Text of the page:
2017/09/18

Mina Snuggles


I rarely sleep on the couch for many reasons. It is fairly uncomfortable, I tend to feel cold, and as the couch is a major cat stampeding ground I can find myself waking up feeling like a soft mountain being pummeled by the rush of feet and purring... the sound of the pounding of the feet echoing in my ears for minutes afterwards mainly because the stamping tends to continue. The full extent of the stampede tends to start in the kitchen then up the counter onto the stove, then the kitchen table, then the island... then down to the floor and onto the couch, then down the couch and onto the television and a leap to the top of the treadmill with a last drop to the plant table... and then back to the kitchen to start the circuit again. As you can imagine, that kind of behavior is not conducive to sleep. Actually, it is not conducive to doing homework either when you are trying to type as Salem leaps up onto the table leading the others running right over my keyboard. Sometimes their toes rip off keys and my colorful language after some of these episodes is loud and contains lots of sighs and stomping.

But last night I had friends over and, as I had loaned them my bed, the couch had my name on it. And as I settled in, Mina jumped up and squashed herself in between me and the back of the couch. She is a funny cat. She is very hesitant and reticent during the day- many of my good friends who come over often have rarely caught even a glimpse of her. But as soon as the sun is low enough in the sky that dusk has settled she allows herself to wander within eyesight and fairly close to me. And when it is dark and only vampires are up and moving, Mina is at her ease and ready to cuddle, play and purr. She doesn't like to hang out on the bed much though as there are already a few cats stretched out on it every evening. So it felt wonderful to have her come up and squeeze herself in such a small space and quite touching that she would reach out a paw if I started to move or adjust myself to communicate that keeping me close was her fondest wish. That was wonderful and it was with a light heart that I was able to try and fall asleep again after every stampede... for she would reach over and push me down reminding me that my job was to sleep and hold her. A small gift last night. :)

2017/09/13

Light and Dark in Art


As part of my art class, I needed to define a few terms and create an image of the different positions of light and dark with the shading that occurs based on where the light is positioned. Here are some brief definitions or explainations along with the light and shade project.

The difference between the terms tint and shade is how they are used to change color. To change a color’s tint, an artist adds some white to the basic hue. To change a color’s shade, an artist adds black to the basic hue. The tint and shade change depending on how much white or black is added creating a huge variance in colors and their appearance.

The term chiaroscuro is used to describe the effects of light and dark when used to create images. It refers to how the artist balances both light and dark in their creation and how they use this idea to skillfully create the views and ideas that they want the audience to see and comprehend in their work. Using chiaroscuro helps an artist create mood, emotions… even reality and dimension. It can provoke desire and need or even grief, revulsion, or fear. It can be used to emphasize certain aspects in the artwork and hide other areas. Used by a skillful artist, it can create a breathtaking, compelling work of art that draws the audience into the emotions and reality it creates.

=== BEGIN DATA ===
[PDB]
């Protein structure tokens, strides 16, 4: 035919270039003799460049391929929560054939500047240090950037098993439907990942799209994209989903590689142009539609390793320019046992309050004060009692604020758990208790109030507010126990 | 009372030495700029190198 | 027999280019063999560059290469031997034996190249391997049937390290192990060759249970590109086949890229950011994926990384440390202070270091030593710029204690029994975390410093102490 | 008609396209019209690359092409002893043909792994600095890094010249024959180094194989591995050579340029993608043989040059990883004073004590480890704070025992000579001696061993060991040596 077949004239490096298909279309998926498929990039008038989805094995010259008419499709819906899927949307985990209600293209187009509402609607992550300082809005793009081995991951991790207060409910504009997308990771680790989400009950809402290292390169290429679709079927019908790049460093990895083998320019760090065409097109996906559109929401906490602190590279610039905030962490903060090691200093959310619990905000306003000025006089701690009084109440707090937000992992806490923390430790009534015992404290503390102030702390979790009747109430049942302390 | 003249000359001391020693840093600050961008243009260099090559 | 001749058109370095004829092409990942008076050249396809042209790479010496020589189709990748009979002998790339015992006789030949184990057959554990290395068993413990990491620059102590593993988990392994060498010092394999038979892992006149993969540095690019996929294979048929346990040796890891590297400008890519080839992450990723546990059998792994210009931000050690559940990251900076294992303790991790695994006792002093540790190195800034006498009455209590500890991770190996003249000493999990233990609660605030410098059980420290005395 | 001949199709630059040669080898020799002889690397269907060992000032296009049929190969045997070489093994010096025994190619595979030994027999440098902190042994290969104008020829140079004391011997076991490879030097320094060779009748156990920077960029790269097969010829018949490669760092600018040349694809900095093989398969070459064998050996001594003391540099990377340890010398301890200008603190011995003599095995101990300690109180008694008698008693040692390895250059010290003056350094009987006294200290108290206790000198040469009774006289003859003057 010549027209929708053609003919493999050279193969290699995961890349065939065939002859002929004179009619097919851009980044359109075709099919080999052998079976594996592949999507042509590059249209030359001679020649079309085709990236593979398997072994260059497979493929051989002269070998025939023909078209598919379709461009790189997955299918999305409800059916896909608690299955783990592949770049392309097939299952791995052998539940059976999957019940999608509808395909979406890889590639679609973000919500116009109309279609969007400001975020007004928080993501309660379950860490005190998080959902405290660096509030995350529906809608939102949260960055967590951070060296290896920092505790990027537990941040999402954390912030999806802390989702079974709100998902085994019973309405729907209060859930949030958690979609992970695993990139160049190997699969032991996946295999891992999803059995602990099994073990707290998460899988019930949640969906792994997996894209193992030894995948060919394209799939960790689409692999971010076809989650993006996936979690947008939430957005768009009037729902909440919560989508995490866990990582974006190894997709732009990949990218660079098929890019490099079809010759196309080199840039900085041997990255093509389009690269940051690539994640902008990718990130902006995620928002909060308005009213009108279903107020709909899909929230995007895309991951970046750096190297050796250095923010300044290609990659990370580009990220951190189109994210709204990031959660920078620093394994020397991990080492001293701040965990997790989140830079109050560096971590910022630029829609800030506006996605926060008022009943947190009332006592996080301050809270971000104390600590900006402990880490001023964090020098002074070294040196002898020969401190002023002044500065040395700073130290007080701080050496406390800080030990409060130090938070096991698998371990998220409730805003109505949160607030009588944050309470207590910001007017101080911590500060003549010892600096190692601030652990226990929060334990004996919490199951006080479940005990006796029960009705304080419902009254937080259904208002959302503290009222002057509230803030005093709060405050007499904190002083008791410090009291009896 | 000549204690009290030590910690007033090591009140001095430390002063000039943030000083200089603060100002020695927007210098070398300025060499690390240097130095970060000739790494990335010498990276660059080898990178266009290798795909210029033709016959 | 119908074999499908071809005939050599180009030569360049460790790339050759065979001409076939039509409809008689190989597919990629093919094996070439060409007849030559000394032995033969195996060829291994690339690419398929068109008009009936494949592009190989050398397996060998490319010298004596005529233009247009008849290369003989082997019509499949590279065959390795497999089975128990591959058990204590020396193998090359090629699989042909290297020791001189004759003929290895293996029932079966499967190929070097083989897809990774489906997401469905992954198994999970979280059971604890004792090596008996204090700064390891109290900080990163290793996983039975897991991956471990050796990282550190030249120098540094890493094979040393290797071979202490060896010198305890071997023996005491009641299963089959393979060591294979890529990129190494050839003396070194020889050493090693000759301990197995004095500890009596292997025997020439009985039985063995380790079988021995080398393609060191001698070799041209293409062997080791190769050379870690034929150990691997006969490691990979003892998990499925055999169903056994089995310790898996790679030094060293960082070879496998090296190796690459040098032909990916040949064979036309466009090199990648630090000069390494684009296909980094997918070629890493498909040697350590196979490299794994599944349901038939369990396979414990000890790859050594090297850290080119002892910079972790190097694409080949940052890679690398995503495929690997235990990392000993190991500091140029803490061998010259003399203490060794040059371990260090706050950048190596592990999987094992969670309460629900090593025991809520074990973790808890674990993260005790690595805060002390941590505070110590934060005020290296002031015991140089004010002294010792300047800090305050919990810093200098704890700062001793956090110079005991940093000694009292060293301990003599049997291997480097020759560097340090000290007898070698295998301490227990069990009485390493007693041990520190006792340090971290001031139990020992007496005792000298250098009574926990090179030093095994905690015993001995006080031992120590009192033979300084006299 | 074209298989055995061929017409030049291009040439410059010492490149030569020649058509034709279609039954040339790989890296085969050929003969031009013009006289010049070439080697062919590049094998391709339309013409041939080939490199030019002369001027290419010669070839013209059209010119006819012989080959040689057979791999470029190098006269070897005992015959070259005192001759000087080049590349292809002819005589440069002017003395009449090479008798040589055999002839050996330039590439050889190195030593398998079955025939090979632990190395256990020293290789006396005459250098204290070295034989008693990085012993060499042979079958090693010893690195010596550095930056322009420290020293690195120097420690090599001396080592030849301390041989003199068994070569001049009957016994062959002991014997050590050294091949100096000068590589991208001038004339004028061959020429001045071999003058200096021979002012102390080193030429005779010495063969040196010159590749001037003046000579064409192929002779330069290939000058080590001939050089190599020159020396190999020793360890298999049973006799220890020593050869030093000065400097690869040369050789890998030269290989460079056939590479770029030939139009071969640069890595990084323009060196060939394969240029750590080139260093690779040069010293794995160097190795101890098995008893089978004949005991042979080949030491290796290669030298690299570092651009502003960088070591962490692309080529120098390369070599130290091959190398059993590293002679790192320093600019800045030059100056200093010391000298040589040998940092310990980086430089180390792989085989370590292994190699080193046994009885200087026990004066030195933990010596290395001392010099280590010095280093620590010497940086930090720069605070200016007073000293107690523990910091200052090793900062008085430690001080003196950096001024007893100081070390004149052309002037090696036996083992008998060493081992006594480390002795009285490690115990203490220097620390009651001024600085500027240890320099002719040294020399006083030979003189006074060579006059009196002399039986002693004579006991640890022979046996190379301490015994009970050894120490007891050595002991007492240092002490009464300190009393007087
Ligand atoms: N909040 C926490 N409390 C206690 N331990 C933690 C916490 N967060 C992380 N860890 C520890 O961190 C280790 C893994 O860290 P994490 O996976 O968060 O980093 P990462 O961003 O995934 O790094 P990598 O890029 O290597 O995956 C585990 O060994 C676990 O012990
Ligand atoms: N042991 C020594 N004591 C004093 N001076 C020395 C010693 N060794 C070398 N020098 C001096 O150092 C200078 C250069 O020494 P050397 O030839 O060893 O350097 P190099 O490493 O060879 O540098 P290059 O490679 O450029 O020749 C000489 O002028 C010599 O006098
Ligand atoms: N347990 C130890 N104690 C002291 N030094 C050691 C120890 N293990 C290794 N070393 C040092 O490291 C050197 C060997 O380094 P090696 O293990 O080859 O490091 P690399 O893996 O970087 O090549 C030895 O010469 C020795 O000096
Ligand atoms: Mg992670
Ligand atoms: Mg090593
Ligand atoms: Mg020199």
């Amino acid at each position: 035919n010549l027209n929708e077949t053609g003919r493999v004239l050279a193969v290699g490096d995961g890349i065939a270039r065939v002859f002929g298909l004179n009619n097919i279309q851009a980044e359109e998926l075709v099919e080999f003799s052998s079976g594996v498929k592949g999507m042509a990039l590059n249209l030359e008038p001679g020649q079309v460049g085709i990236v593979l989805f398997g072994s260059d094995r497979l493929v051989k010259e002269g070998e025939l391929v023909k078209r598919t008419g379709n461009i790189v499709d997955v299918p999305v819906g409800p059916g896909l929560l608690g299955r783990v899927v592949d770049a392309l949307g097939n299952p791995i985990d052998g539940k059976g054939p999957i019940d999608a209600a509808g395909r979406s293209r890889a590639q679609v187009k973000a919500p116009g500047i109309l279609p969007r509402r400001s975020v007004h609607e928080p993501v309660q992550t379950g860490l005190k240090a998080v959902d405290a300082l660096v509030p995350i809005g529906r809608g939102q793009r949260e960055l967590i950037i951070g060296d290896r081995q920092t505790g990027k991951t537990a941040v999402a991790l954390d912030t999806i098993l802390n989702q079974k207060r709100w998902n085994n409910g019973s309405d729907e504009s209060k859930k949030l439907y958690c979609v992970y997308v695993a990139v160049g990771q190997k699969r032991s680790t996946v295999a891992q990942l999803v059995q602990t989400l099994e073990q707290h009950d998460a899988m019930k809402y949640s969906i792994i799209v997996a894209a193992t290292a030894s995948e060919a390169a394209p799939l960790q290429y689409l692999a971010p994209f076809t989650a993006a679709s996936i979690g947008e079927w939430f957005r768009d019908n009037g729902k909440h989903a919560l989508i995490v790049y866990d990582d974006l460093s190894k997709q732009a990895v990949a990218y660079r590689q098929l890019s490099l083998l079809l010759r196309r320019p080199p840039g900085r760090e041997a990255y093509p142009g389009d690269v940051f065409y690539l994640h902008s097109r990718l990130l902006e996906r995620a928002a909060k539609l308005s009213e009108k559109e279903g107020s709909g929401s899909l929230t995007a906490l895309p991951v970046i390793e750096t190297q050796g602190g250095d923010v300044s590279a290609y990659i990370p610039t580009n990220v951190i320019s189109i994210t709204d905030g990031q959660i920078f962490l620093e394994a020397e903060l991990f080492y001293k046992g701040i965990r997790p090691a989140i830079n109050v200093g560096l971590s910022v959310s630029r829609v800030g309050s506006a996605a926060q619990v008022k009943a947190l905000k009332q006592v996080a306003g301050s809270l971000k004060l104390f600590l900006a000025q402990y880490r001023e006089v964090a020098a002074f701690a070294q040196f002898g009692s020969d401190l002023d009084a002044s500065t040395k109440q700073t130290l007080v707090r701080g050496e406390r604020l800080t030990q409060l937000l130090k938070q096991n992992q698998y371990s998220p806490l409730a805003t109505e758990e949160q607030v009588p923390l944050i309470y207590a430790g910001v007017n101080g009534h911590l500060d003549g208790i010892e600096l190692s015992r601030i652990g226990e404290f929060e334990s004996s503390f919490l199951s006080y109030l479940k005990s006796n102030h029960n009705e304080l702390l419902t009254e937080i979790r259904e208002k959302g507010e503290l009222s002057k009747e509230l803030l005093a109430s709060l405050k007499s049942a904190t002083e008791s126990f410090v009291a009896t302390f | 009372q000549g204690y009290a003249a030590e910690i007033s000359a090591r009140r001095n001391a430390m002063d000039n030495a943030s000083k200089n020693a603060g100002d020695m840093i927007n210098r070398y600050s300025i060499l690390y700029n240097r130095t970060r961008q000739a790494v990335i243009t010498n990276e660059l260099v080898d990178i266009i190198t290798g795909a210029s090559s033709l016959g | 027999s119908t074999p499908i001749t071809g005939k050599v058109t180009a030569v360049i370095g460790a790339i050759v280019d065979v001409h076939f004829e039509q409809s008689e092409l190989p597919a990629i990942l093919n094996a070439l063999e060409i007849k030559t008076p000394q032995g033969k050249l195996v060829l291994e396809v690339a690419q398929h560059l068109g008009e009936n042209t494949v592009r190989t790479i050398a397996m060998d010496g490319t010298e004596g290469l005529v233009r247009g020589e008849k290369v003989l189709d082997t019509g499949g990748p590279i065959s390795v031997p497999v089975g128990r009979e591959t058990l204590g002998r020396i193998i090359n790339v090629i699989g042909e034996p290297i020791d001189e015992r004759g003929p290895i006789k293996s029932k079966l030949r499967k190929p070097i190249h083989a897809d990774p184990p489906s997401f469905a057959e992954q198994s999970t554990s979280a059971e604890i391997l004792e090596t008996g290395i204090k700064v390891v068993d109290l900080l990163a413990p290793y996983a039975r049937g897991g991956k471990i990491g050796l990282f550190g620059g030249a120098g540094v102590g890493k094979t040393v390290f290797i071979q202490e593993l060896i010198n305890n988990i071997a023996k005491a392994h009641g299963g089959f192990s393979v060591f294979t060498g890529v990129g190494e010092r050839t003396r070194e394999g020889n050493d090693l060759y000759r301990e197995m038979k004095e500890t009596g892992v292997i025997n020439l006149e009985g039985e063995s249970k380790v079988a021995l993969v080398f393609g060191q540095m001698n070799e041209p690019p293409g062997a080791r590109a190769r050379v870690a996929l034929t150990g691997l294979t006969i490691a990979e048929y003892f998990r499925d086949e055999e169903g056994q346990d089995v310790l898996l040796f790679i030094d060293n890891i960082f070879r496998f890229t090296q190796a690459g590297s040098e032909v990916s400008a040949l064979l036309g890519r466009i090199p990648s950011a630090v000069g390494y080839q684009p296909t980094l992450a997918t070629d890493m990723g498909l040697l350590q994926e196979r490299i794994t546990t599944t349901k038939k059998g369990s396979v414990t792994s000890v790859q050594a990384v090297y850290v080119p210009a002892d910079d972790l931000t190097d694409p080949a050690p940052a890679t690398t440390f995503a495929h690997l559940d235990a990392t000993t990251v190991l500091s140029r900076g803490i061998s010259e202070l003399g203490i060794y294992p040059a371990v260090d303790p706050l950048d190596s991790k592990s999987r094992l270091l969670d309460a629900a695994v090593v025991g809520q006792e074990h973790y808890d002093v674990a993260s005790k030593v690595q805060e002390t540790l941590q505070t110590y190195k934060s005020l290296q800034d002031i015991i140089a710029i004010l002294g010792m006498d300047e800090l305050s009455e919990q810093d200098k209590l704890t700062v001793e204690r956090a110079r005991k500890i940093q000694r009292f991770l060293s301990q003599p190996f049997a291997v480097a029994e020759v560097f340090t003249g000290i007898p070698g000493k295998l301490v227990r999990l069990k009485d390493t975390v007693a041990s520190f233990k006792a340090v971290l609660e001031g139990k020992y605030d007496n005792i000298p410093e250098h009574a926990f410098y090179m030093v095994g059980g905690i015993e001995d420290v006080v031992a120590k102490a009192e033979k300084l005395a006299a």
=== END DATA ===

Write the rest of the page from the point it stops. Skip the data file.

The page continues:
Modeling
is the term used to describe the use of chiaroscuro to represent light falling against a curved surface. It is a term that describes the different ways light moves across a round object and how the light hits the object and changes the shadows and the way light makes the object look. The basic ways of modeling includes highlighting, the shadow and core shadow, reflected light and the cast shadow.

Tenebrism is a technique of lighting that makes use of large areas of dark and murky picture contrasted with smaller highly illuminated areas in the work. It is different from chiaroscuro in that the light in tenebrism is used to emphasize objects and create emotion in the work while the use of light in chiaroscuro is used to make the object emphasized more lifelike and natural. Each technique creates the reality and emotion of the art in different ways and help the audience create a different perspective to the work.

Hatching is a technique that uses closely spaced parallel lines in an area to create depth and shadow in an image. The hatching creates dimension in a flat image bring a sense of dimension and reality to the image. Cross hatching is a technique where one set of hatches is crossed at an angle to create darker and ‘deeper’ images and shadow.


2017/09/11

1857 / 2001


Every once in a while, I find that I feel sort of uneasy about church history. It's the feeling that I see something that nobody else recognizes and the wall of silence that it seems to build up around me and others can be a bit uncomfortable. And on this day every year, so many American church members will fill their Facebook walls with images meant to instill patriotism and righteous anger. For some reason this year, it feels harder to watch in silence.

The build up to this day of remembrance of the terrorist attacks of September 11, 2011 is pretty big every year. Whether you knew anyone who died in that attack or not, it was a powerful statement and injury on our consciousness. The understanding, motivations, deaths, heroes, and compassion that almost always arise in force during times of great trial was burned into us and whether we agreed with some of the motivating factors or not, we still thought about them, chewed on them, and swallowed the bitter pain of the waste and irrationality of it all.